Nelson Granados, 28, told a Reuters reporter as he made
deliveries during a ride-along in a BrightDrop EV.
FedEx has ordered 2,500 BrightDrop trucks, spurred by a
combination of the 18-month-old company's technology and GM's
manufacturing muscle, FedEx's chief sustainability officer,
Mitch Jackson, told Reuters
Potential new entrants have taken note.
British EV startup Bedeo makes electric powertrains for vans
for world No. 4 automaker Stellantis NV and said
earlier this year it was talking to investors about building its
Despite its track record - vehicles with Bedeo powertrains
have clocked over 50 million km (31 million miles) - executives
say investors are now wary of competing with the likes of Ford's
electric Transit van.
"A large-scale capital raise is tough at the moment," said
Andrew Whitehead, CEO of Bedeo unit Protean Electric.
Bedeo CEO Osman Boyner said the company will instead start
converting existing diesel vans later this year using Protean's
in-wheel electric motors so they can run in electric mode in
cities with low-emission zones and diesel on longer journeys.
Bedeo is also talking to legacy automakers about producing
small, specialized production runs of 5,000 or so vans for them.
"Big automakers don't want to do that in-house," Boyner
said. "Those numbers are too small for them, but they're big
numbers for companies like us."
'LESS FAVOURABLE TERMS'
EV startups are cutting back.
Rivian said earlier this year that its $16 billion in cash
as of the end of March was enough to fund its second U.S. plant
for $5 billion, targeted to open in 2025, but it announced in
late July that it would cut its workforce by 6% to reduce costs.
Amazon has ordered 100,000 vans from Rivian, whose stock has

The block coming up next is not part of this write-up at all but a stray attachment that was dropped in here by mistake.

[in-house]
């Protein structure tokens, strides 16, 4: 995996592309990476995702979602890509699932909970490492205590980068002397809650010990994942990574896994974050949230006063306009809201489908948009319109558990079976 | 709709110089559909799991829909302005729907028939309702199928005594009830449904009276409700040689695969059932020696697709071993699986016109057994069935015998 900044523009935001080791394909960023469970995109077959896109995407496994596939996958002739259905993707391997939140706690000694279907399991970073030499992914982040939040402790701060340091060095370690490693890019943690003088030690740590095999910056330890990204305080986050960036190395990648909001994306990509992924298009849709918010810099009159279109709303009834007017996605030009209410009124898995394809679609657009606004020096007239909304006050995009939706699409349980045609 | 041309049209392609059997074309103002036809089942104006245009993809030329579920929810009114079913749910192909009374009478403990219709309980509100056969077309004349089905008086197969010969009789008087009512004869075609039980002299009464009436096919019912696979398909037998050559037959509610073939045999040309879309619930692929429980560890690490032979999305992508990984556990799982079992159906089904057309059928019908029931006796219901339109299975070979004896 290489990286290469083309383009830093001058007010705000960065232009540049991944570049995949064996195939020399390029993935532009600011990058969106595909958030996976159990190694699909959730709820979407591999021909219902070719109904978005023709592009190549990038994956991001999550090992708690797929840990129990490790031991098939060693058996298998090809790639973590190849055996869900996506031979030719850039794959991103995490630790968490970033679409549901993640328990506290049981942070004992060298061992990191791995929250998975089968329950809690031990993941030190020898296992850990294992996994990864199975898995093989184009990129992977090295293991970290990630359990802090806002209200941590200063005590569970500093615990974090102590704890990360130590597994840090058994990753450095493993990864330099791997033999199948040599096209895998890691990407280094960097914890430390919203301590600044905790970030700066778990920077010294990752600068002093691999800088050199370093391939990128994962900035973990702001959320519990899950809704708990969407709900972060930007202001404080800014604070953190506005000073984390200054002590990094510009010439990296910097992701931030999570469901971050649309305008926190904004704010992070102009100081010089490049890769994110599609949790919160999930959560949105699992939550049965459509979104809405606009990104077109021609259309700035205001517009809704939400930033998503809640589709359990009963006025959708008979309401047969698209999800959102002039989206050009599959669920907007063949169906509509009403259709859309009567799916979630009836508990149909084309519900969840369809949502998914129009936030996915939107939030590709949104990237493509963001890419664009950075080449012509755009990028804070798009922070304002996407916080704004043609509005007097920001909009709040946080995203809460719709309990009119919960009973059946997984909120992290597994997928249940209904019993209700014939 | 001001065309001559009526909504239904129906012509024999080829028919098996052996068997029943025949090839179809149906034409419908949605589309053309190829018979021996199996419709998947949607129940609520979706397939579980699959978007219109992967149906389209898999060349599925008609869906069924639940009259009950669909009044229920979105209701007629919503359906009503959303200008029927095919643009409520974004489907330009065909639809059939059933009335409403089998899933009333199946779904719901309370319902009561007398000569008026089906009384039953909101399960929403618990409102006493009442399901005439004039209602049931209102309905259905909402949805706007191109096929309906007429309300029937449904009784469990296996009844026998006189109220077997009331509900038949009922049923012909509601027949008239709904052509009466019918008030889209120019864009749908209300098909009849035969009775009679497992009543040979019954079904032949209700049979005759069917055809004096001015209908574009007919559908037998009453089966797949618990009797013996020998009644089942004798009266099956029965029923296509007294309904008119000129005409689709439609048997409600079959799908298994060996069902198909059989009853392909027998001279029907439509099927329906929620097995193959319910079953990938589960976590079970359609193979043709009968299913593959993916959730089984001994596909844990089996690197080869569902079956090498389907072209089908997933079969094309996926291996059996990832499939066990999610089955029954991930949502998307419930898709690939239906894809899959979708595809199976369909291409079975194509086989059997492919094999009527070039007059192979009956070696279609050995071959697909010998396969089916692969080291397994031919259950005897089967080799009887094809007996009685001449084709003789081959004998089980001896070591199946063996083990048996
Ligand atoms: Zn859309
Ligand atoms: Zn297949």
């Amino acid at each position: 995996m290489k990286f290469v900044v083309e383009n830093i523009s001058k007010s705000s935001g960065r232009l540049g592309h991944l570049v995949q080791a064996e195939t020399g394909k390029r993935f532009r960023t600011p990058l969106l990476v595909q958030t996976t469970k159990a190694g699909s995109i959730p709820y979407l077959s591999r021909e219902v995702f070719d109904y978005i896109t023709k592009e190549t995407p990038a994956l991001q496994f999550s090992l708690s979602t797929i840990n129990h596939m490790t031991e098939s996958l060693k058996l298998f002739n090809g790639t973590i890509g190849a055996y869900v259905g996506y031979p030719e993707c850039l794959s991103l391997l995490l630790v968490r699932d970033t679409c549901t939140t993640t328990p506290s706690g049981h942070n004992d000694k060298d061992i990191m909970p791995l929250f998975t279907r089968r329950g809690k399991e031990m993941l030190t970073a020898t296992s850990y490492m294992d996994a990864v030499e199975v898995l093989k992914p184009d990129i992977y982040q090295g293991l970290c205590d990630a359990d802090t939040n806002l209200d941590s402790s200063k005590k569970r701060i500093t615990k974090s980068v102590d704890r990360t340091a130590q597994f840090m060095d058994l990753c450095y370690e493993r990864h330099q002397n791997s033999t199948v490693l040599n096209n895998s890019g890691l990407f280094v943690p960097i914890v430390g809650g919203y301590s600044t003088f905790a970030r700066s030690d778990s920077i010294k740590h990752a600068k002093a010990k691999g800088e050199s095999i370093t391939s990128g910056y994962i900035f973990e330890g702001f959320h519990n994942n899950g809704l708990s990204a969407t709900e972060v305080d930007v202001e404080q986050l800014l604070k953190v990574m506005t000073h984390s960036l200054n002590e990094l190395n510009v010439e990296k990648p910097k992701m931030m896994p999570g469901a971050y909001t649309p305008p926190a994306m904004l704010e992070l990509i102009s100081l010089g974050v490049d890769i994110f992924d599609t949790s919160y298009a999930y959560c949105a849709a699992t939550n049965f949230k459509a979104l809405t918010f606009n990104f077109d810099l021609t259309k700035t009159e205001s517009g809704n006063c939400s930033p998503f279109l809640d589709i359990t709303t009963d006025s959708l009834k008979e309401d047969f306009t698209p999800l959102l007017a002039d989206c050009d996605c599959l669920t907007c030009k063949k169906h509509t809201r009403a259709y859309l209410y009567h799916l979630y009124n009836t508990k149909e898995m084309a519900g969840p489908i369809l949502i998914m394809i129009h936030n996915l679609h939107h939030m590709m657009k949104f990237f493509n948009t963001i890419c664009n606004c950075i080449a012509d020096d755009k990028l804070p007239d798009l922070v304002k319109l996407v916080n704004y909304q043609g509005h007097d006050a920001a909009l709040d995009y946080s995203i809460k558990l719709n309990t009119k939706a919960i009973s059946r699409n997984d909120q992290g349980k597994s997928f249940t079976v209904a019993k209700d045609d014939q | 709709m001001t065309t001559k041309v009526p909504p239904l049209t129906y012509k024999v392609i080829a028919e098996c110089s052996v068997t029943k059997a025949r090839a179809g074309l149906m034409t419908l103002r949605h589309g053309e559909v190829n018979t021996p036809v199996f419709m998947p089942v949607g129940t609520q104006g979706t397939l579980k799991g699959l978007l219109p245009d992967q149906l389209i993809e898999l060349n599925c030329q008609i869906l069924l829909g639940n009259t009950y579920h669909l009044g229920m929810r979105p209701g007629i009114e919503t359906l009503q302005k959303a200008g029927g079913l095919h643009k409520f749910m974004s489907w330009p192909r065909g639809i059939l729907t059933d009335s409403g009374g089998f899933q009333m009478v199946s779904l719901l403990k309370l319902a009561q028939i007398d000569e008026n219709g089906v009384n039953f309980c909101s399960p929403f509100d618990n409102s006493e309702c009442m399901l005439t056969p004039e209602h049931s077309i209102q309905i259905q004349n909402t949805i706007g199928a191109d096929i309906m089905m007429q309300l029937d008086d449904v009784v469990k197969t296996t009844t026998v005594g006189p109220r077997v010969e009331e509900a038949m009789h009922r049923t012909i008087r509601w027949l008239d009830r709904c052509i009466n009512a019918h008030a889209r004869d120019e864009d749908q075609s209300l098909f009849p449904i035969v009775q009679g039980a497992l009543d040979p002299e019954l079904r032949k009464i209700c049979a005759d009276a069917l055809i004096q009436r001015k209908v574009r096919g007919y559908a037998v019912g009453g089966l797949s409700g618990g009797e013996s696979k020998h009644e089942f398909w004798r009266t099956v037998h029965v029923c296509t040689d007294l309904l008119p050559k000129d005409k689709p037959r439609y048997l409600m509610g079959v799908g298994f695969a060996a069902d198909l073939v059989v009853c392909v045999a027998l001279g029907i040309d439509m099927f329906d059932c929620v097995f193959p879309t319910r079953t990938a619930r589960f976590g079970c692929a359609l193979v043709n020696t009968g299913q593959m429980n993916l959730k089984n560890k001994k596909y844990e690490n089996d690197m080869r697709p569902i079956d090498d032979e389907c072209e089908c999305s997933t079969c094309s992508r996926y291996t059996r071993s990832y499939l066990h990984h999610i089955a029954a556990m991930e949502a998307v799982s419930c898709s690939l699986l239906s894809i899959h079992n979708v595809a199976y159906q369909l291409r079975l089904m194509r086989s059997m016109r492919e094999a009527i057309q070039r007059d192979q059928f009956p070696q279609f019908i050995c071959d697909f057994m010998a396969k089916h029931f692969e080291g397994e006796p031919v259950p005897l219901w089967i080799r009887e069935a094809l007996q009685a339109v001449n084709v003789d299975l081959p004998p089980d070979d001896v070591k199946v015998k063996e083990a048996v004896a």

fallen more than 80% from a peak hit shortly after its November
2021 initial public offering.
UK electric van and bus maker Arrival also plans to cut
Arrival had $500 million in cash in mid-July, almost 45%
down from roughly $905 million at the end of 2021. Its stock is
almost 93% below its March 2021 debut.
Chief Financial Officer John Wozniak said in a statement
that restructuring will fund Arrival's operations until late
The startup has begun phased trials with United Parcel
Service Inc, which has ordered up to 10,000 Arrival
"We believe that we will continue to access funding from a
number of different sources," Wozniak said. "However, the terms
may be less favorable and the amount and timing remains
uncertain, which is why the company announced the measures it is
taking to preserve cash."
Startups that avoided going public via SPAC mergers are now
waiting for the market to improve.
In February Stockholm-based Volta Trucks raised 230 million
euros ($235 million) in funding to ramp up electric truck
Spokesman Duncan Forrester said Volta has prototype trucks
in customers' hands and is on track for series production in
early 2023. It has an order book of more than 6,500 trucks
valued at around 1.4 billion euros.
Later in 2023, Volta will look to raise funds, either
through fresh fundraising or an initial public offering.
"From an investor perspective, that will be a different
conversation because we'll be able to demonstrate a track record
of bringing vehicles to market," Forrester said.
($1 = 0.9770 euro)
(Reporting by Nick Carey in Nuneaton, England, Lisa Baertlein
in Los Angeles and Ben Klayman in Detroit
Editing by Matthew Lewis)